By Jim Kouri
A number of representatives from watchdog groups, government agencies and the U.S. Congress are intensifying their criticism of the Obama Administration’s handling of illegal immigration and the Department of Homeland Security’s shortcomings in policing the immigration and visa system.
For example, the successful and well-known “Inside the Beltway” watchdog group — that’s respected by those who seek justice and feared by those involved in political or government corruption — posted a special April 1 blog entry alleging another Obama Administration failure involving the U.S.’s out-of-control visitors visa system.
According to Judicial Watch’s Corruption Chronicles, the Department of Homeland Security only takes action against a “small portion” of foreigners who overstay their visa — like several of the 9/11 terrorists — and allows hundreds of thousands to enter the United States without proper authorization under a provision that already relaxes scrutiny for dozens of countries.
When investigators from the Government Accountability Office demanded answers from the DHS, officials there said they had not yet completed a review of the cases to determine the extent of the risk.It’s as if nothing has been learned from the 2001 terrorist attacks, when security was so lax that Middle Eastern extremists slipped right through to plan their plot from inside the country.
Outlined in an investigative congressional report, these lapses are of special concern. The first involves foreigners who enter the U.S. from 36 countries that have special visa waiver agreements with Uncle Sam. They still need authorization, though the system is more lax than a typical visa process. Foreigners must comply with a special DHS Electronic System for Travel Authorization (ESTA) that requires them to submit biographical information and answer eligibility questions before traveling.
While most of the visitors comply with the requirements, an estimated 2% don’t, according to the Government Accountability Office, the investigative arm of Congress. That translates into 364,000 travelers a year, investigators found. Additionally, only half of the countries that have visa waiver agreements with the U.S. are fully compliant. The GAO points out in this latest report that it has published five previous reports addressing the same subject yet little has been done to improve security.
“It’s almost as if the monstrous agency created after the 2001 terrorist attacks to protect the nation is blowing off Congress. This theory appears to be supported by the DHS’s handling of visa overstays. If you recall, several of the 9/11 hijackers entered the U.S. with valid visas but simply never left. This should be an area of deep concern for the DHS, though it doesn’t appear to be,” said the JW blogger.
In the course of their probe, GAO investigators found that federal agencies only take action against a “small portion” of the estimated 4 to 5.5 million who overstay their visa. Why is that? Because the specialized Homeland Security unit charged with cracking down on visa violators has “competing priorities.”
As baffling as this may seem, it’s all in the report. The Immigration and Customs Enforcement’s Counterterrorism and Criminal Exploitation Unit is too busy with other matters, though it has “expressed an intention to augment its overstay enforcement resources,” according to the GAO.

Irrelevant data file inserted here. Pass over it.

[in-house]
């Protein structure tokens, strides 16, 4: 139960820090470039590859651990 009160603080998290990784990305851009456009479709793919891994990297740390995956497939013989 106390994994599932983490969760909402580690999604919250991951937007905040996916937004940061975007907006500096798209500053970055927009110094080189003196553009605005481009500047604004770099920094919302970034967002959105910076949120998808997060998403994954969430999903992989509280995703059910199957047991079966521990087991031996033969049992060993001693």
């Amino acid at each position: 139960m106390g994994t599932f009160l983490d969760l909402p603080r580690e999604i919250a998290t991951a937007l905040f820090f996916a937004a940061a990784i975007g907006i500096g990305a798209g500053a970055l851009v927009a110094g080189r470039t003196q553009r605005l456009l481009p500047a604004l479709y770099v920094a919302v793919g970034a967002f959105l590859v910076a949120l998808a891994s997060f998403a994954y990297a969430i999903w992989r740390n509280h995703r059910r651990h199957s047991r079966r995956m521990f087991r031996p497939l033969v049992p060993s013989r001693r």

Visa overstays have been a problem for the government for some time, even before 9/11. Last year a federal audit revealed that nearly half of the nation’s estimated 12 million illegal immigrants actually entered the U.S. legally but never left after their visa expired.
The House of Representatives’ Homeland Security Subcommittee on Border and Maritime Security, chaired by Rep. Candice Miller (R-MI), held a hearing entitled “From the 9/11 Hijackers to Amine el-Khalifi: Terrorists and the Visa Overstay Problem” last week, according to officials from the National Association of Chiefs of Police (NACOP).
“This important hearing examined the track record of the Department of Homeland Security to secure the U.S. borders through the passport and visa system. It also addressed the challenges U.S. law enforcement faces in identifying individuals who overstay their visas — specifically those individuals who entered the U.S. prior to implementation of post-9/11 reforms,” said a Michigan police commander, Maj. George Thompson.
According to a DOJ press statement released last month, a 29 year-old Moroccan man, Amine el-Khalifi, was arrested by FBI agents for plotting to detonate a bomb during a suicide attack on the U.S. Capitol Building. El-Khalifi entered the United States in 1999 on a tourist visa that expired later that year, but remained undetected in the United States illegally since that time.
“This hearing gives [committee] members the opportunity to examine how gaps and vulnerabilities in the visa and immigration system have been addressed in the 10 years since 9/11, and review what deficiencies in tracking visa overstays remain,” said Rep. Miller in a press statement.
A Government Accountability Office study reveals that U.S. border security efforts have been focused on securing the nation’s northern and southern borders. However, more than 40 percent of all illegal aliens do not sneak across the northern and southern borders, but enter the U.S. legally through the front door and then never leave in spite of their visa expiration.